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The Ensemble in Ah, Wilderness at A Noise Within (Photo by Craig Schwartz)

The Ensemble in Ah, Wilderness at A Noise Within (Photo by Craig Schwartz)

Ah, Wilderness!

Reviewed by Dana Martin
A Noise Within
Through May 20th

Eugene O’Neill’s singular and hastily written comedy, Ah, Wilderness! narrows its focus on the idealized boyhood O’Neill longed for yet never lived. The play encapsulates youthful devotion and often feels sentimental and plain, atypical of O’Neill’s cannon; it’s aptly subtitled “A nostalgic comedy of the Ancient Days when Youth was Young, the Right was Right and life was a wicked opportunity.” The night I attended, the audience seemed to collectively sigh, “these were the good ol’ days.”

Set in 1906, the play opens with Fourth of July fireworks surrounding Nat and Essie Miller’s small-town Connecticut home, then follows their son, 17-year-old aspiring poet and hopeless romantic Richard “Dick” Miller (played by a considerably more mature Matt Gall). Essie has discovered salacious books  —Wilde, Ibsen, Swinburne — in Dick’s room, and demands punishment. When a rejection letter arrives from his girlfriend Muriel (Emily Goss), down-trodden Dick is roped into an evening out with a Yale buddy, Wilt Selby (Conor Sheehan). Dick gets more than he bargains for, of course, returning home drunk, disorderly and miserable. Ultimately, Dick uses his experience to assert his independence and, as luck would have it, reconcile with Muriel.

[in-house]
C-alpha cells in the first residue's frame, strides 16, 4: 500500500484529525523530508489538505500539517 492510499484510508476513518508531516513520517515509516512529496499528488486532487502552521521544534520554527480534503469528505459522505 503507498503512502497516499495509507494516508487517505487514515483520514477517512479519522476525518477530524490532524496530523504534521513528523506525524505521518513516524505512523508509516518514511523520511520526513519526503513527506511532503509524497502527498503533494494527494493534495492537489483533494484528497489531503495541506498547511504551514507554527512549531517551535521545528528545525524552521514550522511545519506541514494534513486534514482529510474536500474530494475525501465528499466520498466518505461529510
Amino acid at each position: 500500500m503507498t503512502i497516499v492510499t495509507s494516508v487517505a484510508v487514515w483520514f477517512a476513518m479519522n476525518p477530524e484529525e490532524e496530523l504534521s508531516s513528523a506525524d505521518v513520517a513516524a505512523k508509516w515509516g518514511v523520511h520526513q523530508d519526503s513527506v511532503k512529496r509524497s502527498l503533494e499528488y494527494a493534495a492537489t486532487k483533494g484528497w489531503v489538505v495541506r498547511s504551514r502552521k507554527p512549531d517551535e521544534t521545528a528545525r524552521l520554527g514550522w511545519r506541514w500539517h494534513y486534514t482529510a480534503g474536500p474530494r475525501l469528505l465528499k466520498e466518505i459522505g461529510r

Matt Gall struggles to access the vibrancy of Dick Miller’s youthful innocence. He works hard, but it often feels like he’s commenting on the character rather than living in his skin. His portrayal is almost a caricature. Nicholas Hormann delivers a steady performance as family patriarch and low-key liberal Nat Miller, and Deborah Strang finds a well-rounded and lovable Essie. Alan Blumenfeld is delightfully pathetic as family drunk Sid Davis, while Kitty Swink draws out a melancholy sense of hope as the sweet spinster Lily Miller.

This production is punctuated by musical interludes that reek of American nostalgia. Director Steven Robman stages much of the play’s action around a piano and within a picture frame. The pacing felt rushed at times, with the actors stumbling on their lines and the music slightly out of sync. Costumes by Garry D. Lennon were detailed and dreamy. Tom Ontiveros’ lighting design creates an appropriate sense of heat and warmth.

Ah, Wilderness! leaves us with an idealized, romanticized portrait of the past. The question I’m left with after this production is: Why do we continue to look back?

A Noise Within, 3352 Foothill Blvd. Pasadena; now playing in rep, contact theatre for performance schedule; through May 20th. (626) 356-3100 or Running time: two hours and 20 minutes with an intermission.



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